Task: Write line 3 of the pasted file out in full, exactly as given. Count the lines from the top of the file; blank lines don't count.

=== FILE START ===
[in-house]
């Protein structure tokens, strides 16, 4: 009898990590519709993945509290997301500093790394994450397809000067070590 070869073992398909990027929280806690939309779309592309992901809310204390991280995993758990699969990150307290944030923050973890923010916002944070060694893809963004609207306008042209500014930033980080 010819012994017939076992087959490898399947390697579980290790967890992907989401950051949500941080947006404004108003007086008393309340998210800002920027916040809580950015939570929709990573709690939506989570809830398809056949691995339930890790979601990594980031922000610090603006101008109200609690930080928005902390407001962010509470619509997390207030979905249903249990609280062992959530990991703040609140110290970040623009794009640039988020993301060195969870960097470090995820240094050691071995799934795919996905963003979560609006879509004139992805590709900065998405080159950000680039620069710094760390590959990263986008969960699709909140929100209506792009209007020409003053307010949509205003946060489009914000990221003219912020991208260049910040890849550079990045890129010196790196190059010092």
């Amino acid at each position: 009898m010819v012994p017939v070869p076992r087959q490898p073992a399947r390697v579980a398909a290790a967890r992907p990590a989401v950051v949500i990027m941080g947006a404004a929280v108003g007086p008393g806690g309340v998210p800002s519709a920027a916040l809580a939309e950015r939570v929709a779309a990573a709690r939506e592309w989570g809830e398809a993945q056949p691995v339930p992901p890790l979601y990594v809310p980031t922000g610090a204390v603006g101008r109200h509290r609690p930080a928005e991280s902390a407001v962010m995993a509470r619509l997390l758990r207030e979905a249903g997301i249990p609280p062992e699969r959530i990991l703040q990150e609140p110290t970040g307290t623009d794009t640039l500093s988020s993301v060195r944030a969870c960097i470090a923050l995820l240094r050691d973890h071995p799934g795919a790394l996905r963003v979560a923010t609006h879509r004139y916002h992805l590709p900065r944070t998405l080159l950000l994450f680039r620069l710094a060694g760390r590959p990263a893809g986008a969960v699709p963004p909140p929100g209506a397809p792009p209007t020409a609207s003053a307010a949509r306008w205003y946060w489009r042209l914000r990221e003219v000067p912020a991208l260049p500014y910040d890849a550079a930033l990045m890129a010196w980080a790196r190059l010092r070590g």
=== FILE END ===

């Amino acid at each position: 009898m010819v012994p017939v070869p076992r087959q490898p073992a399947r390697v579980a398909a290790a967890r992907p990590a989401v950051v949500i990027m941080g947006a404004a929280v108003g007086p008393g806690g309340v998210p800002s519709a920027a916040l809580a939309e950015r939570v929709a779309a990573a709690r939506e592309w989570g809830e398809a993945q056949p691995v339930p992901p890790l979601y990594v809310p980031t922000g610090a204390v603006g101008r109200h509290r609690p930080a928005e991280s902390a407001v962010m995993a509470r619509l997390l758990r207030e979905a249903g997301i249990p609280p062992e699969r959530i990991l703040q990150e609140p110290t970040g307290t623009d794009t640039l500093s988020s993301v060195r944030a969870c960097i470090a923050l995820l240094r050691d973890h071995p799934g795919a790394l996905r963003v979560a923010t609006h879509r004139y916002h992805l590709p900065r944070t998405l080159l950000l994450f680039r620069l710094a060694g760390r590959p990263a893809g986008a969960v699709p963004p909140p929100g209506a397809p792009p209007t020409a609207s003053a307010a949509r306008w205003y946060w489009r042209l914000r990221e003219v000067p912020a991208l260049p500014y910040d890849a550079a930033l990045m890129a010196w980080a790196r190059l010092r070590g």